There were days when there was a culture of succession. A culture that today’s leaders, especially in commerce, were developed in, unlike what we seem to have today, where the young are not prepared to walk through succession to leadership positions and the old are not ready to relinquish control of these leadership positions.
I have always been committed to succession as that is the real test of any leader. Leaving behind a path that others can tread on and go further than you could ever go is the real definition of success. With this realisation, following the awareness my three expeditions made in the area of climate change and the environment, we in FADE Africa decided that my fourth expedition would be different. We instead developed it into a reality TV show called “Desert Warrior,” where 44 men and woman would cross the desert with me into Agadez, Niger Republic. The show was mainly to test young men and women interested in making a difference in the environment by subjecting them to exercises that would test their endurance and prepare them for the difficult world that we all face today.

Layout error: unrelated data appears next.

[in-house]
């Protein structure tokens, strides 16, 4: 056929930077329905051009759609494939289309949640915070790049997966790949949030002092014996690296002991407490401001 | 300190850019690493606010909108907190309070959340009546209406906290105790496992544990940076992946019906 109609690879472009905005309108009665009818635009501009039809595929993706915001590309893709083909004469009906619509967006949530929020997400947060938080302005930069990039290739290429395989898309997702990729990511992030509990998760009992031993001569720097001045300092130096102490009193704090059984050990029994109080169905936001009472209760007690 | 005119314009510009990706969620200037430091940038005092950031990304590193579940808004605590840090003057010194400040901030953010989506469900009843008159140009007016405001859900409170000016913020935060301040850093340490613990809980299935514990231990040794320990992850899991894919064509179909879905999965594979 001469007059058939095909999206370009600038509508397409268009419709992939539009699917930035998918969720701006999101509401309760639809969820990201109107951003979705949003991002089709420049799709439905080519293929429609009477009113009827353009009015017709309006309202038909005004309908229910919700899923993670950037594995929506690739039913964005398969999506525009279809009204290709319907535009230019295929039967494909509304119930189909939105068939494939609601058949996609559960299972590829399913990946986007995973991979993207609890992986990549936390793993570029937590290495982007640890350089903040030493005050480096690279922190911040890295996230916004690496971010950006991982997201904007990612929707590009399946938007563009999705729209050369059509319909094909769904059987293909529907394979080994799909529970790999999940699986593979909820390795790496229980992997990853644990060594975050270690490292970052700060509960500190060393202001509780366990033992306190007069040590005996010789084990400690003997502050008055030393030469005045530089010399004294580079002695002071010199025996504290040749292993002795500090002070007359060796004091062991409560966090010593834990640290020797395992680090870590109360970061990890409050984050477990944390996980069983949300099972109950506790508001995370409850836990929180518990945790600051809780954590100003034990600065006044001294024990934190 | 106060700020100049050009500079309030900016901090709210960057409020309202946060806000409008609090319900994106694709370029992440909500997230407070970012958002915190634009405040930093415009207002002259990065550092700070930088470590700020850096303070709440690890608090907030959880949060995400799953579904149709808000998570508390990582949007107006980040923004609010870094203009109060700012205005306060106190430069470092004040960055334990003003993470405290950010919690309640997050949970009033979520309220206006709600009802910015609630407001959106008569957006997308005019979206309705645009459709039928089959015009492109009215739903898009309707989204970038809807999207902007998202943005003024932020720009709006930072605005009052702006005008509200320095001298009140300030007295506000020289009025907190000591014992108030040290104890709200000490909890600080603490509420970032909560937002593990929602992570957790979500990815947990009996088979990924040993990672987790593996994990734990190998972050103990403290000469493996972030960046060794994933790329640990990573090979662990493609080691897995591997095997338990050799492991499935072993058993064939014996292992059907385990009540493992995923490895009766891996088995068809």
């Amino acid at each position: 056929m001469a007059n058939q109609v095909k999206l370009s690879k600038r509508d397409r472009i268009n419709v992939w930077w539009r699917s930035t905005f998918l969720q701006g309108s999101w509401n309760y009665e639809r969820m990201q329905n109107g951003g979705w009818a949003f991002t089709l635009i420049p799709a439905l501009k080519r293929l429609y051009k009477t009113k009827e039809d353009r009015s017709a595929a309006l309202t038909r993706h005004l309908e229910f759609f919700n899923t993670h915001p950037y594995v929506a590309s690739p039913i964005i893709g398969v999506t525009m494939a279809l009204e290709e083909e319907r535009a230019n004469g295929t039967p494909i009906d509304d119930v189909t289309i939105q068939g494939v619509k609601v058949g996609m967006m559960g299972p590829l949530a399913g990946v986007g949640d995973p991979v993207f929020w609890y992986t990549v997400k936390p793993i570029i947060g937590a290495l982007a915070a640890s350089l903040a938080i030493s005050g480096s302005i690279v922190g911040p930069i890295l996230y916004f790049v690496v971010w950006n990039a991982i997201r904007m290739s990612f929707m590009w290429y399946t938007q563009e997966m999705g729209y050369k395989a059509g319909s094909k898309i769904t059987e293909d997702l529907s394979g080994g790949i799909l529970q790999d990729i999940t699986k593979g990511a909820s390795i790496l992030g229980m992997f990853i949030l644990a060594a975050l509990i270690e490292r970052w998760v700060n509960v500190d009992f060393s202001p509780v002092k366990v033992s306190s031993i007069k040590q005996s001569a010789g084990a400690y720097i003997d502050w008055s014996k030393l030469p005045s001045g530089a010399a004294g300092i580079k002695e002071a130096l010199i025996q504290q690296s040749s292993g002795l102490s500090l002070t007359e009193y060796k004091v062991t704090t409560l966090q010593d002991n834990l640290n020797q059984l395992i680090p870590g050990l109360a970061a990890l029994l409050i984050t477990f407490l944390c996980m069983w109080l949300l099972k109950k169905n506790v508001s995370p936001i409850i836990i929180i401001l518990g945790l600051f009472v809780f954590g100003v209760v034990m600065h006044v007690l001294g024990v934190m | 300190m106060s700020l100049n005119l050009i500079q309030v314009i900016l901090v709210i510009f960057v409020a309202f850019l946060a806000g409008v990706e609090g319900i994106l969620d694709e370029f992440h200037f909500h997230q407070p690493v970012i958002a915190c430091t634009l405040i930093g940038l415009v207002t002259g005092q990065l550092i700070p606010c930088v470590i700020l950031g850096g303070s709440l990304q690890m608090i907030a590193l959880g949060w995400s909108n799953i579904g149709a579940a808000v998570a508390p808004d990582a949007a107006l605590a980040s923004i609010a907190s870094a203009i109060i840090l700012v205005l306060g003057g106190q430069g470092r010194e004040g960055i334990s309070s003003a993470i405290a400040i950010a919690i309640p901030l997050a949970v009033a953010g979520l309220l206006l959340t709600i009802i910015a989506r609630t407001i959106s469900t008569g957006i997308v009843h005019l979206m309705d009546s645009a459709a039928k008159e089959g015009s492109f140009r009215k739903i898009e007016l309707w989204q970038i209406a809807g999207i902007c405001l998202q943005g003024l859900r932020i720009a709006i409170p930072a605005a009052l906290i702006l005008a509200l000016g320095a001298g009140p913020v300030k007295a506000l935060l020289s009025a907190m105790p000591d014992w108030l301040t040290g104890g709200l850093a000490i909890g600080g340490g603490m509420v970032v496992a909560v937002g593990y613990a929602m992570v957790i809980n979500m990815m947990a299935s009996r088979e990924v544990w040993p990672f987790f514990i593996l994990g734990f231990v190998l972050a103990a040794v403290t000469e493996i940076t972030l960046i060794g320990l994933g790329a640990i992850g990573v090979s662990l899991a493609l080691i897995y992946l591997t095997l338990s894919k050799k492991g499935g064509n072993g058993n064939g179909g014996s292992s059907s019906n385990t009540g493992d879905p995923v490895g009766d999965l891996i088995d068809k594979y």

Prior to the fourth expedition, the third also ensured youth participation was at the forefront of the expedition. The actions of the Lagos State government at this time on greening the city and raising environmental awareness coincided with plans for my third expedition, which was in full swing. Governor Fashola sent his representative, Dr. Muiz Banire, the Honourable Commissioner for the Environment, to the launch the “Desert Warriors.” The expedition involved seven young men and women driving from Lagos through the Sahara Desert to London.
It was due to the success of the expedition and the impact it had on the youth in educating them about the dangers of desert encroachment and degradation of our green life that we decided to create a reality show to further propagate the campaign.
The Desert Warrior reality TV show in Agadez was a desert boot camp environmental protection task-based television show designed to educate and inform the viewing audience, as well as participants on the dangers of climate change, desertification and illegal migration from the North.
Our journey started on February 2, 2010. We were flagged off by Governor Fashola who was accompanied by the Commissioner for Environment, Dr. Banare and Dr. Titi Anibaba, the Permanent Secretary in the ministry. There were 44 contestants in total, 18 support staff (media personnel, medical staff, officials from the Ministry of Environment) and five FADE officials.